Thursday, 10 November 2011

Walkin in San Pedro de Macoris

A small sketch 4"x6" pen and ink and watercolour. A small less than perfect palm tree in front of a casa. Just right for a small sketch. The original looks better I had trouble matching the original colours with camera and photo editor. Is no importante. Is still bueno.

   It has been raining a lot. We had planned walking to a hair salon we found on one of walking excursions, but the roads were too wet.
   Today is Angies birthday, she turns 10. We wished her happy birthday - feliz cumpleanos. We also bought our cell phones today, $1780 pesos for two. Our driver Andy took us an a tour of the city of San Pedro after dark.

Nov. 4/11
Victor has been taking Rick out on his bike around San Pedro Macoris. Yesterday they went to an outdoor running track and Rick walked a few laps, although he ran a bit Victor said no no not good, so walking it is.

We went on a long walk today. On the way we passed by an older couple who, when they found out we were going to la tienda -a store they said they were hungry.
We decided to try and buy something for them. Further on our walk we ran into some Dominicans we knew and a young man from Haiti.
When we got to the store we found out it was a cafeteria type restaurant. On the way back we brought the elderly couple some snacks we bought. They thanked us and we went on our way.
Later that evening we went to the home of our new friends and they already had their Christmas tree up and decorated. Christmas celebrations must start early here.

Today we studied Spanish more intensley. Victor warned me to be careful and not be too friendly with strangers as they get too close and pick pocket your wallet. I said I would pass that message on to Rick.
We have had no water all day so the rain we got was welcome. Ilda and I once again filled our containers with rain water which we will use. I will buy another large container so I can fill my washing machine, that is if we have power, which we do not have today.

No water, no power, no internet, but life still goes on here in the Dominican Republic.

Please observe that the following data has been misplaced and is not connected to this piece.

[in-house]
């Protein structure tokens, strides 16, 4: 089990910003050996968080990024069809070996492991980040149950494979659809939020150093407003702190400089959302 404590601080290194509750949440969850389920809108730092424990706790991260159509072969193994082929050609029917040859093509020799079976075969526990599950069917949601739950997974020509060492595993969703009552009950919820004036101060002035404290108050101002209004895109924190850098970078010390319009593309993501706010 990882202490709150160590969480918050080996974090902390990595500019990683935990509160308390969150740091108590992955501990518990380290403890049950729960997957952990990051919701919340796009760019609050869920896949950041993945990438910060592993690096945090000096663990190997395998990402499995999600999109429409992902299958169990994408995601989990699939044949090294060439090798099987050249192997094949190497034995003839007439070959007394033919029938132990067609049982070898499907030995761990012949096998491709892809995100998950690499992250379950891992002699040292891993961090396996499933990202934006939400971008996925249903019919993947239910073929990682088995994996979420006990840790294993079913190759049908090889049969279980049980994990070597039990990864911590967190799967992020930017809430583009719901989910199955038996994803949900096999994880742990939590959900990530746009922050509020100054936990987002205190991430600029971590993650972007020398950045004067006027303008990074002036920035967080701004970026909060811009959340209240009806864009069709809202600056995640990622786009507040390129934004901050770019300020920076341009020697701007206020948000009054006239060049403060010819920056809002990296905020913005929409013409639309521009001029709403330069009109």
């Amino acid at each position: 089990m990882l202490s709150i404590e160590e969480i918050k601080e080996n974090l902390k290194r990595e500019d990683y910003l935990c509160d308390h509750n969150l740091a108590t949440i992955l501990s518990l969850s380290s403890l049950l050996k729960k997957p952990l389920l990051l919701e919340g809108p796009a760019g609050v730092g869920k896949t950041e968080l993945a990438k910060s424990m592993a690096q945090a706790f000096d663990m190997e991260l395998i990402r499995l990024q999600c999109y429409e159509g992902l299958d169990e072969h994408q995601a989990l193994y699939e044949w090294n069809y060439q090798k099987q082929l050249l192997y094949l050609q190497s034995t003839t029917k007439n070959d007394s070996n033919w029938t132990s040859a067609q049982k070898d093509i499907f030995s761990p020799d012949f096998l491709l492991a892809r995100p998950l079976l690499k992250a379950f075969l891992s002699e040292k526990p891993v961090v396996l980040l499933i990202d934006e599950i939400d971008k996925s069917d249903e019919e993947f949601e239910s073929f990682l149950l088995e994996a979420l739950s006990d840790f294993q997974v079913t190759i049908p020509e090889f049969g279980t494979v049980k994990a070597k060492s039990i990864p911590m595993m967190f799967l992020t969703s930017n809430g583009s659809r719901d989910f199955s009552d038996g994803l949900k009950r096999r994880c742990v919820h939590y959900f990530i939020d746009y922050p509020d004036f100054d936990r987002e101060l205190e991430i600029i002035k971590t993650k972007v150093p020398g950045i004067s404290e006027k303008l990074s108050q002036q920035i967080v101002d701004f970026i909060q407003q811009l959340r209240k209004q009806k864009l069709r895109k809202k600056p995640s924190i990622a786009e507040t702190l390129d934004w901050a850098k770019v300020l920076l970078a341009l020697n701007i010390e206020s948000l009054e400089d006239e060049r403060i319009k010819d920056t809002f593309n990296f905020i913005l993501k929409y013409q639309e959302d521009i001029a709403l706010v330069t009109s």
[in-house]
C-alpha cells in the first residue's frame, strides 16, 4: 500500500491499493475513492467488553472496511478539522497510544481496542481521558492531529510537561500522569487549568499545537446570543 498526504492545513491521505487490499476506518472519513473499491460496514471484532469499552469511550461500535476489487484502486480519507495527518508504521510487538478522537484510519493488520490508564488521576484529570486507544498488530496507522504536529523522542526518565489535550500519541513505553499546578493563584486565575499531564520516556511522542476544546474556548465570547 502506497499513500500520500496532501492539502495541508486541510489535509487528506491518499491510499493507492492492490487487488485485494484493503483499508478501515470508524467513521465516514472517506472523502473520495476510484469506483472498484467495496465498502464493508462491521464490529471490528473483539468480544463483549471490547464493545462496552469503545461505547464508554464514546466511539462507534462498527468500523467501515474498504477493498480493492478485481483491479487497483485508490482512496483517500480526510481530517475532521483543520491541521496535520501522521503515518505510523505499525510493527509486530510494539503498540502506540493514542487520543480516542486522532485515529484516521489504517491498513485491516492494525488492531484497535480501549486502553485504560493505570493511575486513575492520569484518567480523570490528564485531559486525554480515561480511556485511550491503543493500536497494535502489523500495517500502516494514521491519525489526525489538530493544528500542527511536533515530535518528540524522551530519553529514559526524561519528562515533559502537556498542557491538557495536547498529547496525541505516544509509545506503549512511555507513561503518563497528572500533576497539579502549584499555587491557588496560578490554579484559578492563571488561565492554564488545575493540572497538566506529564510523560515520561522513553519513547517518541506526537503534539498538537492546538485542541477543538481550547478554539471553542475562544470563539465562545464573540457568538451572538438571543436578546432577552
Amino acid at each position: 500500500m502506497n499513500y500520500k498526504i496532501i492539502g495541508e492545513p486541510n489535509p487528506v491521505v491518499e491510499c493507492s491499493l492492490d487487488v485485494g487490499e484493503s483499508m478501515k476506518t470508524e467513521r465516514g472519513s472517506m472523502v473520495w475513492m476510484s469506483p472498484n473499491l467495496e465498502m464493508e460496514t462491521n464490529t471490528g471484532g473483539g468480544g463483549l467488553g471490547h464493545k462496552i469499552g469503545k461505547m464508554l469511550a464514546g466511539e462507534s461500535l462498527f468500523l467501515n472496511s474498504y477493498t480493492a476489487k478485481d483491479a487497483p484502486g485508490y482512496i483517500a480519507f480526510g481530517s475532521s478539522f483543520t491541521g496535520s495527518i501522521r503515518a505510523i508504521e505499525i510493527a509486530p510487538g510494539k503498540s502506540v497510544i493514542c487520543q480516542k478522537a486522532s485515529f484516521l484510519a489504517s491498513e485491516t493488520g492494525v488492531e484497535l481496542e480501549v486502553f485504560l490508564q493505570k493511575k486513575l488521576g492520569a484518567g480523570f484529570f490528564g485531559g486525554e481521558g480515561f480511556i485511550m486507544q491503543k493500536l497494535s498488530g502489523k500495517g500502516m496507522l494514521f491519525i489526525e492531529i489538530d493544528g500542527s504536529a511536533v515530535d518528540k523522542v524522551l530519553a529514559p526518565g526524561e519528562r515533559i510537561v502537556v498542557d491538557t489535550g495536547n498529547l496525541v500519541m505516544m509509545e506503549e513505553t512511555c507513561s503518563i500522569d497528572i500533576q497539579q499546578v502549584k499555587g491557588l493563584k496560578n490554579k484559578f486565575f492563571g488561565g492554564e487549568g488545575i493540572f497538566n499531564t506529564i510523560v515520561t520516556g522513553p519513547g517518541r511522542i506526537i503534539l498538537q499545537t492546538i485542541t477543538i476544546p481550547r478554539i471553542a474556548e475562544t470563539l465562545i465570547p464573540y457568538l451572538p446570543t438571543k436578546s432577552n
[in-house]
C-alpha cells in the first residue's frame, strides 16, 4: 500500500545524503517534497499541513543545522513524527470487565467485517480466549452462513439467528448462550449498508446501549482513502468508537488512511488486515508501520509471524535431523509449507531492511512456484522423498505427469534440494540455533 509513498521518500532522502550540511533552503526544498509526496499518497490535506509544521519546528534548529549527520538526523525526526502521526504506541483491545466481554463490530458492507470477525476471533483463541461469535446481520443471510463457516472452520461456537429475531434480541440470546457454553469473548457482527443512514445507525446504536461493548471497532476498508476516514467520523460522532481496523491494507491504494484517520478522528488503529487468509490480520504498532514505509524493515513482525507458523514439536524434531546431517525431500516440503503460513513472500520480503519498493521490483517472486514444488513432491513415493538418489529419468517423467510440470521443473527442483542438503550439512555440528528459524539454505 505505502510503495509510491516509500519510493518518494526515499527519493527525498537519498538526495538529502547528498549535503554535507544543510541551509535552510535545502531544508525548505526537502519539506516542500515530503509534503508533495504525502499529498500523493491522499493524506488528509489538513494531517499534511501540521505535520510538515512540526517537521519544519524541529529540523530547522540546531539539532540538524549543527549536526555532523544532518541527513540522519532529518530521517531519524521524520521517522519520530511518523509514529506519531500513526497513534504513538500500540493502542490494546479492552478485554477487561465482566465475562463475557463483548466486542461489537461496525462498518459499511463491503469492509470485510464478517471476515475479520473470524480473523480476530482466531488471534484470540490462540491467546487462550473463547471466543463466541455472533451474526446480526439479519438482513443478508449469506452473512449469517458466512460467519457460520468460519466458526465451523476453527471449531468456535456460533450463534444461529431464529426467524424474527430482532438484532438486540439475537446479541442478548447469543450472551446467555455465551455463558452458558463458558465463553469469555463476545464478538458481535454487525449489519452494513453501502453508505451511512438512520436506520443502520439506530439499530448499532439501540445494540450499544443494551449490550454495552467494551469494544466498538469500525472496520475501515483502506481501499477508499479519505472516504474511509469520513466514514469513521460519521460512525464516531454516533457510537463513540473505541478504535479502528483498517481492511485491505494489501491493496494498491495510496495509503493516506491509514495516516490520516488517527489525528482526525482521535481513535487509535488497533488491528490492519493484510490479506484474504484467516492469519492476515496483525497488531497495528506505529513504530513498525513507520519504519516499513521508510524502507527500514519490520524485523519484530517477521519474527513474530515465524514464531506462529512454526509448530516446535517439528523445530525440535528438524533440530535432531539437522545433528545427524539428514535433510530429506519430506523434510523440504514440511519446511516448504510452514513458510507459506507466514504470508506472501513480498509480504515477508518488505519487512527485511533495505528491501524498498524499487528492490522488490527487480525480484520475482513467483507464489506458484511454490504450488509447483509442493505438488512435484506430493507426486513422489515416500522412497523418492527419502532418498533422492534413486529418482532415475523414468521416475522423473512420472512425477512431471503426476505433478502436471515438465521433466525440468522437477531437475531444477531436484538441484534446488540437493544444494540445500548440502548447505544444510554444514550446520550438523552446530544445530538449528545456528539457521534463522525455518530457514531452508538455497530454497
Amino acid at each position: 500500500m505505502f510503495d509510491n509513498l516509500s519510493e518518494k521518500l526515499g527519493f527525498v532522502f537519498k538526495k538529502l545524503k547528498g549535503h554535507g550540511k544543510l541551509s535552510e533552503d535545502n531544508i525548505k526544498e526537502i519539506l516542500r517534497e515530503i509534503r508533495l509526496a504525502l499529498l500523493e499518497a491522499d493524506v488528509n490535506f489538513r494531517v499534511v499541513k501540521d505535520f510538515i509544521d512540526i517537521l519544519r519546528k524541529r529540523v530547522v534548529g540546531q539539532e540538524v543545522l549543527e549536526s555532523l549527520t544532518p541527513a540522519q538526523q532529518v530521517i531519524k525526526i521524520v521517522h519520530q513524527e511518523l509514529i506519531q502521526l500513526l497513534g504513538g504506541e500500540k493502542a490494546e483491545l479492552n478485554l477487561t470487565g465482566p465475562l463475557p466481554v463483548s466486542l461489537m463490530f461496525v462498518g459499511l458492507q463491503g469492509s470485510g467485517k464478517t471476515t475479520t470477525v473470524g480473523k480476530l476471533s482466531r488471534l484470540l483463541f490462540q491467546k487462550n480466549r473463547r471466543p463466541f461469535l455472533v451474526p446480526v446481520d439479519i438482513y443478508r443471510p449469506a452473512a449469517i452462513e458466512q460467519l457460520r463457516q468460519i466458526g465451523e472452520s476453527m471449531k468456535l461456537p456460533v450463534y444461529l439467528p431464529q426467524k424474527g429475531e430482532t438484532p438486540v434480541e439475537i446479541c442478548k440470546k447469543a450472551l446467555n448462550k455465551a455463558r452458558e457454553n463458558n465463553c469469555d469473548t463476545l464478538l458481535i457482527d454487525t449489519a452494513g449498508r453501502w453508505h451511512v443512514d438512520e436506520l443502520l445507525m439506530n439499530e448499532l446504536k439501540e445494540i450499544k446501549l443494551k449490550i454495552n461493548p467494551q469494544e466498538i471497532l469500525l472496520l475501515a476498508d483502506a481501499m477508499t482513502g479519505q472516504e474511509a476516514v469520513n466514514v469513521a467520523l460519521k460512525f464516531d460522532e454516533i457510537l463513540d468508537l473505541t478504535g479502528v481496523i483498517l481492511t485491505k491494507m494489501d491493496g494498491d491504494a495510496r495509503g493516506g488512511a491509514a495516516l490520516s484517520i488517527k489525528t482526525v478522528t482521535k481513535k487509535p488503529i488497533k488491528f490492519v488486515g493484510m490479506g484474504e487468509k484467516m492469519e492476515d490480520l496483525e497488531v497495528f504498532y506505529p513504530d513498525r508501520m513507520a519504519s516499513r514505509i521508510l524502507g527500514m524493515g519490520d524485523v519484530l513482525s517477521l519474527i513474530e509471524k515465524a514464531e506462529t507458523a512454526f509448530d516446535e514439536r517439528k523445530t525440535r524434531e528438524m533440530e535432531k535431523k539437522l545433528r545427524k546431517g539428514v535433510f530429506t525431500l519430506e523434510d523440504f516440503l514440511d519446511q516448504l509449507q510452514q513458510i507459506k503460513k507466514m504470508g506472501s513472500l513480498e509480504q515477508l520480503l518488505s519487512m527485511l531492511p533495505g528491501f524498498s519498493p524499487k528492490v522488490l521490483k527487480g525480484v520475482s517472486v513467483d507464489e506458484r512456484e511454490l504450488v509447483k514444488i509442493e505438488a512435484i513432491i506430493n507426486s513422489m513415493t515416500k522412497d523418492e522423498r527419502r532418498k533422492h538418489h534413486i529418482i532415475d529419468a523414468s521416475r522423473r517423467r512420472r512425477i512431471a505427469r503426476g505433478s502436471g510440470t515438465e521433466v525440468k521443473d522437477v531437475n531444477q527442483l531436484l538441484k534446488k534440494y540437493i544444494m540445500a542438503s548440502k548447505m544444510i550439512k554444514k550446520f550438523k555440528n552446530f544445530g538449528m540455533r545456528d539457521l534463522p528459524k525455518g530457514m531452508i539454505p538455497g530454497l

Ilda brought us our coffee, thank you Lord for propane stoves. All day long we see motorcycles carrying empty propane bottles to a gas station and then bringing back the full bottles to their homes. The motorcycle is the main mode of transport here, they carry everything. Five gallon water bottles, rebar and pvc pipe is dragged along behind the bike. Three on a motorcycle is common and Rick claims he saw 6 people on one bike heading down street. There is a group of motorcycle taxis at the end of our street waiting for customers.Morning is their busiest time  when people are heading to work.
Ilda is a Health Nurse, today she will be distributing flyers warning of the dangerous dengua mosquitoe. We are very careful not to leave standing uncovered water anywhere as they breed very fast.
The waters back! It's shower time !!!!!

No power all day. I washed our sheets and towels by hand.

Washday with Ilda. There is nothing fresher than a sun dried wash.Victor and Rick took the motorbike downtown to the electric company to complain about the loss of power. A repair truck arrived in the afternoon to fix the transformer. We have power!

Saturday, 5 November 2011

Security meets art

security meets art
                                       Highend Casa with heavy security  

Here are some pictures of the area we are living in, in San Pedro. Black and white always add something to a picture. This area is quite safe, it is a mixture of those living well, those which would classified in the Dominican as middle class and those living in various degrees of poverty.
The last picture is a picture of a carpenters wife standing in front of her home. It is very poor lacking in what we would call essentials yet everyone in this family is clean, polite and happy. The husband knows his trade well and is very pleasent. When he was doing some work in our apartment I thought I would  wash and clean up a few dishes, when the oldest girl saw me doing that she said, "no no,"  then gently pushed me away and finished what I had started. Needless to say I was both surprised and impressed.